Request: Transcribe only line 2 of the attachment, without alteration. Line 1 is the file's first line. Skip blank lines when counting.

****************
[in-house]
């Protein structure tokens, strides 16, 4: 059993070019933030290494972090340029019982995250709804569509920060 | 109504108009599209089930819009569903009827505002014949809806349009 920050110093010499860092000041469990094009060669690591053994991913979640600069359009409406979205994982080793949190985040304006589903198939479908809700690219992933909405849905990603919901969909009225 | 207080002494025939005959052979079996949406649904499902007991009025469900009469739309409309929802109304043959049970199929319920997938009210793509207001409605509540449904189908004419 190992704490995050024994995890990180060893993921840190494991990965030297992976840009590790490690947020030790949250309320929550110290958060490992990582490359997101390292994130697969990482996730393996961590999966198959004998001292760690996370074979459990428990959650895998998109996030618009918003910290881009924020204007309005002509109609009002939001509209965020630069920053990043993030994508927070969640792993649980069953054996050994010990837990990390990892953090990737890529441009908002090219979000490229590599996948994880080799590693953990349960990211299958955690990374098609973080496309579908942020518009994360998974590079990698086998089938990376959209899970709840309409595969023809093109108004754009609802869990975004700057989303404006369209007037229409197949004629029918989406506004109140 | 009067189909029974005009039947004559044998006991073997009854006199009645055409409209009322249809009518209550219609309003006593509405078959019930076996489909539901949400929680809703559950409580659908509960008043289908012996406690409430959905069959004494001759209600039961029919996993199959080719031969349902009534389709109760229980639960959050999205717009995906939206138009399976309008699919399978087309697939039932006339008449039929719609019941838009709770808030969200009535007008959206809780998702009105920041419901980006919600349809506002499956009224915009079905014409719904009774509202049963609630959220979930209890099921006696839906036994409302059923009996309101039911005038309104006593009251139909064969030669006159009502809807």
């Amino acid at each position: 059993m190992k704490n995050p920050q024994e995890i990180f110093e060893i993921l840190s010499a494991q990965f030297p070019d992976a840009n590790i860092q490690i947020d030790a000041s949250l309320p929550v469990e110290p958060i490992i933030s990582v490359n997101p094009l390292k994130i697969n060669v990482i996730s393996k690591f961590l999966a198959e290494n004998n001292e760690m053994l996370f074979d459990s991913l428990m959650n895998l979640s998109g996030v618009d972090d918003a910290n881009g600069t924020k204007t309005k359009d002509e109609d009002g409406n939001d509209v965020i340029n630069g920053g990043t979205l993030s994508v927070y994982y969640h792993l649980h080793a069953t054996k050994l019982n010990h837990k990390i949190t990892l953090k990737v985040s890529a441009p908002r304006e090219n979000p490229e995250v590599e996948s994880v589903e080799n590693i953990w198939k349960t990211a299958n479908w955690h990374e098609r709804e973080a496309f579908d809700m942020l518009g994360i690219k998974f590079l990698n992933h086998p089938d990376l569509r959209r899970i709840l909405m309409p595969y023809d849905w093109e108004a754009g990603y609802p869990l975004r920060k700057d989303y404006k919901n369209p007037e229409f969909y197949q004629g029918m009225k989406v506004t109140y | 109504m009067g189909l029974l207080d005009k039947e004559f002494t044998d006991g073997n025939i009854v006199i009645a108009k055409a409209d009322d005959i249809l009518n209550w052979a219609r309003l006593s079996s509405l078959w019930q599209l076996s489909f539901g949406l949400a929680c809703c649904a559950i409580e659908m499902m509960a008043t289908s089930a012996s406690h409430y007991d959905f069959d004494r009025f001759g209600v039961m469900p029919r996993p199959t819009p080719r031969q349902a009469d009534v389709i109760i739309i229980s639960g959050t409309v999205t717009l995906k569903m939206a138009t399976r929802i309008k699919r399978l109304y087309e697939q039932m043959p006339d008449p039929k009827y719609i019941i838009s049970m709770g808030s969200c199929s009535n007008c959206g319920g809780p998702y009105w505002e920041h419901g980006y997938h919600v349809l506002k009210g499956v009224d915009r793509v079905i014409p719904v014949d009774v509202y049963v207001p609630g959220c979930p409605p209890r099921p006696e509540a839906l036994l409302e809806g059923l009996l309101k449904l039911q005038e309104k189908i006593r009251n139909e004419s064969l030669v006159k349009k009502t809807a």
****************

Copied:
């Protein structure tokens, strides 16, 4: 059993070019933030290494972090340029019982995250709804569509920060 | 109504108009599209089930819009569903009827505002014949809806349009 920050110093010499860092000041469990094009060669690591053994991913979640600069359009409406979205994982080793949190985040304006589903198939479908809700690219992933909405849905990603919901969909009225 | 207080002494025939005959052979079996949406649904499902007991009025469900009469739309409309929802109304043959049970199929319920997938009210793509207001409605509540449904189908004419 190992704490995050024994995890990180060893993921840190494991990965030297992976840009590790490690947020030790949250309320929550110290958060490992990582490359997101390292994130697969990482996730393996961590999966198959004998001292760690996370074979459990428990959650895998998109996030618009918003910290881009924020204007309005002509109609009002939001509209965020630069920053990043993030994508927070969640792993649980069953054996050994010990837990990390990892953090990737890529441009908002090219979000490229590599996948994880080799590693953990349960990211299958955690990374098609973080496309579908942020518009994360998974590079990698086998089938990376959209899970709840309409595969023809093109108004754009609802869990975004700057989303404006369209007037229409197949004629029918989406506004109140 | 009067189909029974005009039947004559044998006991073997009854006199009645055409409209009322249809009518209550219609309003006593509405078959019930076996489909539901949400929680809703559950409580659908509960008043289908012996406690409430959905069959004494001759209600039961029919996993199959080719031969349902009534389709109760229980639960959050999205717009995906939206138009399976309008699919399978087309697939039932006339008449039929719609019941838009709770808030969200009535007008959206809780998702009105920041419901980006919600349809506002499956009224915009079905014409719904009774509202049963609630959220979930209890099921006696839906036994409302059923009996309101039911005038309104006593009251139909064969030669006159009502809807």